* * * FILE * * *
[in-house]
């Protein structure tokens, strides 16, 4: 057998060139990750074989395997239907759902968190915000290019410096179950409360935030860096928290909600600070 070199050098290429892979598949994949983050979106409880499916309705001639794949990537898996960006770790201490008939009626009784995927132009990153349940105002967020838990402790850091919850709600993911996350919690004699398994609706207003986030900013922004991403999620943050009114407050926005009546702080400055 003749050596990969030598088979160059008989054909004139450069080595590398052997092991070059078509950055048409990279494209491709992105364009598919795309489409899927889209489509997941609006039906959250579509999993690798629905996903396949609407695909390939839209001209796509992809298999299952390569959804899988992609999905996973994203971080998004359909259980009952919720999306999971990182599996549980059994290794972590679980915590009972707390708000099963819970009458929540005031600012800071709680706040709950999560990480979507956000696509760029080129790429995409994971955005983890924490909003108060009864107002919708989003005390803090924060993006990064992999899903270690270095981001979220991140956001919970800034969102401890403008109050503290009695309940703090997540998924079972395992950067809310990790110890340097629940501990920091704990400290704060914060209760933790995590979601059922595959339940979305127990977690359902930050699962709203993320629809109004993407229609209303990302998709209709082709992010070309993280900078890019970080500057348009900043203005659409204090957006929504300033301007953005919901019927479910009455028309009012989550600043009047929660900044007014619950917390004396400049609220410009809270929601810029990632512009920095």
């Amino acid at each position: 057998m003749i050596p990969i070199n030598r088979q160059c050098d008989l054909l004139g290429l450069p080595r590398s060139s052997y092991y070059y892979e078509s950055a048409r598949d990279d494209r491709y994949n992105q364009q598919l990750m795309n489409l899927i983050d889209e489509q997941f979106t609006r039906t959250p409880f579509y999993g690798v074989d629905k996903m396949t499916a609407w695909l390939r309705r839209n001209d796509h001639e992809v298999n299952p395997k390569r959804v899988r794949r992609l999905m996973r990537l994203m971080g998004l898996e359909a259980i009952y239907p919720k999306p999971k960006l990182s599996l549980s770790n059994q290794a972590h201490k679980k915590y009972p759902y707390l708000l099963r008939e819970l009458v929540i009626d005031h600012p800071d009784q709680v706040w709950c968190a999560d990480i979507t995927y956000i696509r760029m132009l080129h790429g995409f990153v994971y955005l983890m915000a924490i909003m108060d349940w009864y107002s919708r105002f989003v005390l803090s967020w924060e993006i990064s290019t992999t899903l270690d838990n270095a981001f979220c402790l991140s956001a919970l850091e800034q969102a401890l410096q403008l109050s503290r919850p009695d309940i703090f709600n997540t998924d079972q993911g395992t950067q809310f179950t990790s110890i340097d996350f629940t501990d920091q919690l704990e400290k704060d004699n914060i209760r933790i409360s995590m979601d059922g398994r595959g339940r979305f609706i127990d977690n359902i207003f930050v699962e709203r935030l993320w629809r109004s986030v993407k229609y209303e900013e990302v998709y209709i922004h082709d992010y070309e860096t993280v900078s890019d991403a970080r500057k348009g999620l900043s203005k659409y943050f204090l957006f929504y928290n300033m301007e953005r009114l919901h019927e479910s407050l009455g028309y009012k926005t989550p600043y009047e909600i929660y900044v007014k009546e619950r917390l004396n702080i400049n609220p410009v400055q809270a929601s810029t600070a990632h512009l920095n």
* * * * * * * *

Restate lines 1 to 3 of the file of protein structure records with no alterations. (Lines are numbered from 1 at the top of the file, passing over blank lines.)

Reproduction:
[in-house]
């Protein structure tokens, strides 16, 4: 057998060139990750074989395997239907759902968190915000290019410096179950409360935030860096928290909600600070 070199050098290429892979598949994949983050979106409880499916309705001639794949990537898996960006770790201490008939009626009784995927132009990153349940105002967020838990402790850091919850709600993911996350919690004699398994609706207003986030900013922004991403999620943050009114407050926005009546702080400055 003749050596990969030598088979160059008989054909004139450069080595590398052997092991070059078509950055048409990279494209491709992105364009598919795309489409899927889209489509997941609006039906959250579509999993690798629905996903396949609407695909390939839209001209796509992809298999299952390569959804899988992609999905996973994203971080998004359909259980009952919720999306999971990182599996549980059994290794972590679980915590009972707390708000099963819970009458929540005031600012800071709680706040709950999560990480979507956000696509760029080129790429995409994971955005983890924490909003108060009864107002919708989003005390803090924060993006990064992999899903270690270095981001979220991140956001919970800034969102401890403008109050503290009695309940703090997540998924079972395992950067809310990790110890340097629940501990920091704990400290704060914060209760933790995590979601059922595959339940979305127990977690359902930050699962709203993320629809109004993407229609209303990302998709209709082709992010070309993280900078890019970080500057348009900043203005659409204090957006929504300033301007953005919901019927479910009455028309009012989550600043009047929660900044007014619950917390004396400049609220410009809270929601810029990632512009920095």
């Amino acid at each position: 057998m003749i050596p990969i070199n030598r088979q160059c050098d008989l054909l004139g290429l450069p080595r590398s060139s052997y092991y070059y892979e078509s950055a048409r598949d990279d494209r491709y994949n992105q364009q598919l990750m795309n489409l899927i983050d889209e489509q997941f979106t609006r039906t959250p409880f579509y999993g690798v074989d629905k996903m396949t499916a609407w695909l390939r309705r839209n001209d796509h001639e992809v298999n299952p395997k390569r959804v899988r794949r992609l999905m996973r990537l994203m971080g998004l898996e359909a259980i009952y239907p919720k999306p999971k960006l990182s599996l549980s770790n059994q290794a972590h201490k679980k915590y009972p759902y707390l708000l099963r008939e819970l009458v929540i009626d005031h600012p800071d009784q709680v706040w709950c968190a999560d990480i979507t995927y956000i696509r760029m132009l080129h790429g995409f990153v994971y955005l983890m915000a924490i909003m108060d349940w009864y107002s919708r105002f989003v005390l803090s967020w924060e993006i990064s290019t992999t899903l270690d838990n270095a981001f979220c402790l991140s956001a919970l850091e800034q969102a401890l410096q403008l109050s503290r919850p009695d309940i703090f709600n997540t998924d079972q993911g395992t950067q809310f179950t990790s110890i340097d996350f629940t501990d920091q919690l704990e400290k704060d004699n914060i209760r933790i409360s995590m979601d059922g398994r595959g339940r979305f609706i127990d977690n359902i207003f930050v699962e709203r935030l993320w629809r109004s986030v993407k229609y209303e900013e990302v998709y209709i922004h082709d992010y070309e860096t993280v900078s890019d991403a970080r500057k348009g999620l900043s203005k659409y943050f204090l957006f929504y928290n300033m301007e953005r009114l919901h019927e479910s407050l009455g028309y009012k926005t989550p600043y009047e909600i929660y900044v007014k009546e619950r917390l004396n702080i400049n609220p410009v400055q809270a929601s810029t600070a990632h512009l920095n």